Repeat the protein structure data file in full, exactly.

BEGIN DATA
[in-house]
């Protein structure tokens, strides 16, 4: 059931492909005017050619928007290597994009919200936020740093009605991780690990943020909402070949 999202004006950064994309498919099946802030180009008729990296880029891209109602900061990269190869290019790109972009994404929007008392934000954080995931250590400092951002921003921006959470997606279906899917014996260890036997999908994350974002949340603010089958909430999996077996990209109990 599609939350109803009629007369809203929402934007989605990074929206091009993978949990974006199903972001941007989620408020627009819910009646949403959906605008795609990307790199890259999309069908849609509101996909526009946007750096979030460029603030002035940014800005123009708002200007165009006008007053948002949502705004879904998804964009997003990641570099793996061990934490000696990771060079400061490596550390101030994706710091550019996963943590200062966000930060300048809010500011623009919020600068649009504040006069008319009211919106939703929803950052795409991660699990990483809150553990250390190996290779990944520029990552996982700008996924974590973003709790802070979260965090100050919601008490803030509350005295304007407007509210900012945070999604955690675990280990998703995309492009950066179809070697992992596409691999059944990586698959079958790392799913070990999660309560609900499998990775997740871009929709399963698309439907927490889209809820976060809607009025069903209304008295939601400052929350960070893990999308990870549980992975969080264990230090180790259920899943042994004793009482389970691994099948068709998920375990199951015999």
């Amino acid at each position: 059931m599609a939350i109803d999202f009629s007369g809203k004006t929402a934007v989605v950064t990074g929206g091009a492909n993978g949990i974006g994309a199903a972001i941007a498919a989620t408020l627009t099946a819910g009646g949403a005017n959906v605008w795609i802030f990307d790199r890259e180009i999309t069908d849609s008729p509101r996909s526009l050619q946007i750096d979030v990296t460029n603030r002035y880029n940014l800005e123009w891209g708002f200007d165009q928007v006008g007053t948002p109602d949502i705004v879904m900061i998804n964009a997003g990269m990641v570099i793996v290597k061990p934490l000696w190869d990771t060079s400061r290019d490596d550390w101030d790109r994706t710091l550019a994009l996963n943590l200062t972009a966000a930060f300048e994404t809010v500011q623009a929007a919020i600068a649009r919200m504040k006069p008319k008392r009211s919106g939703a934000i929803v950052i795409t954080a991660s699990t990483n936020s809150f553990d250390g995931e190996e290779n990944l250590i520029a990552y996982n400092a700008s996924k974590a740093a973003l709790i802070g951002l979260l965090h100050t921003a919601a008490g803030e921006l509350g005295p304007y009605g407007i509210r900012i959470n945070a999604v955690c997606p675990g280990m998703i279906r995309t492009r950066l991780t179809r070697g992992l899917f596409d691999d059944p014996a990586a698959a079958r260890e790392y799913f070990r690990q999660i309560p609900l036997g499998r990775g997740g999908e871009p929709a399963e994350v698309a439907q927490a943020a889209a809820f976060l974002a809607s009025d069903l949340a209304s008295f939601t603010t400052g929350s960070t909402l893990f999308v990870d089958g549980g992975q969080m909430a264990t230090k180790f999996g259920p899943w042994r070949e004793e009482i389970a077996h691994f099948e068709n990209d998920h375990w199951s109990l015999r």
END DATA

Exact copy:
[in-house]
């Protein structure tokens, strides 16, 4: 059931492909005017050619928007290597994009919200936020740093009605991780690990943020909402070949 999202004006950064994309498919099946802030180009008729990296880029891209109602900061990269190869290019790109972009994404929007008392934000954080995931250590400092951002921003921006959470997606279906899917014996260890036997999908994350974002949340603010089958909430999996077996990209109990 599609939350109803009629007369809203929402934007989605990074929206091009993978949990974006199903972001941007989620408020627009819910009646949403959906605008795609990307790199890259999309069908849609509101996909526009946007750096979030460029603030002035940014800005123009708002200007165009006008007053948002949502705004879904998804964009997003990641570099793996061990934490000696990771060079400061490596550390101030994706710091550019996963943590200062966000930060300048809010500011623009919020600068649009504040006069008319009211919106939703929803950052795409991660699990990483809150553990250390190996290779990944520029990552996982700008996924974590973003709790802070979260965090100050919601008490803030509350005295304007407007509210900012945070999604955690675990280990998703995309492009950066179809070697992992596409691999059944990586698959079958790392799913070990999660309560609900499998990775997740871009929709399963698309439907927490889209809820976060809607009025069903209304008295939601400052929350960070893990999308990870549980992975969080264990230090180790259920899943042994004793009482389970691994099948068709998920375990199951015999």
């Amino acid at each position: 059931m599609a939350i109803d999202f009629s007369g809203k004006t929402a934007v989605v950064t990074g929206g091009a492909n993978g949990i974006g994309a199903a972001i941007a498919a989620t408020l627009t099946a819910g009646g949403a005017n959906v605008w795609i802030f990307d790199r890259e180009i999309t069908d849609s008729p509101r996909s526009l050619q946007i750096d979030v990296t460029n603030r002035y880029n940014l800005e123009w891209g708002f200007d165009q928007v006008g007053t948002p109602d949502i705004v879904m900061i998804n964009a997003g990269m990641v570099i793996v290597k061990p934490l000696w190869d990771t060079s400061r290019d490596d550390w101030d790109r994706t710091l550019a994009l996963n943590l200062t972009a966000a930060f300048e994404t809010v500011q623009a929007a919020i600068a649009r919200m504040k006069p008319k008392r009211s919106g939703a934000i929803v950052i795409t954080a991660s699990t990483n936020s809150f553990d250390g995931e190996e290779n990944l250590i520029a990552y996982n400092a700008s996924k974590a740093a973003l709790i802070g951002l979260l965090h100050t921003a919601a008490g803030e921006l509350g005295p304007y009605g407007i509210r900012i959470n945070a999604v955690c997606p675990g280990m998703i279906r995309t492009r950066l991780t179809r070697g992992l899917f596409d691999d059944p014996a990586a698959a079958r260890e790392y799913f070990r690990q999660i309560p609900l036997g499998r990775g997740g999908e871009p929709a399963e994350v698309a439907q927490a943020a889209a809820f976060l974002a809607s009025d069903l949340a209304s008295f939601t603010t400052g929350s960070t909402l893990f999308v990870d089958g549980g992975q969080m909430a264990t230090k180790f999996g259920p899943w042994r070949e004793e009482i389970a077996h691994f099948e068709n990209d998920h375990w199951s109990l015999r």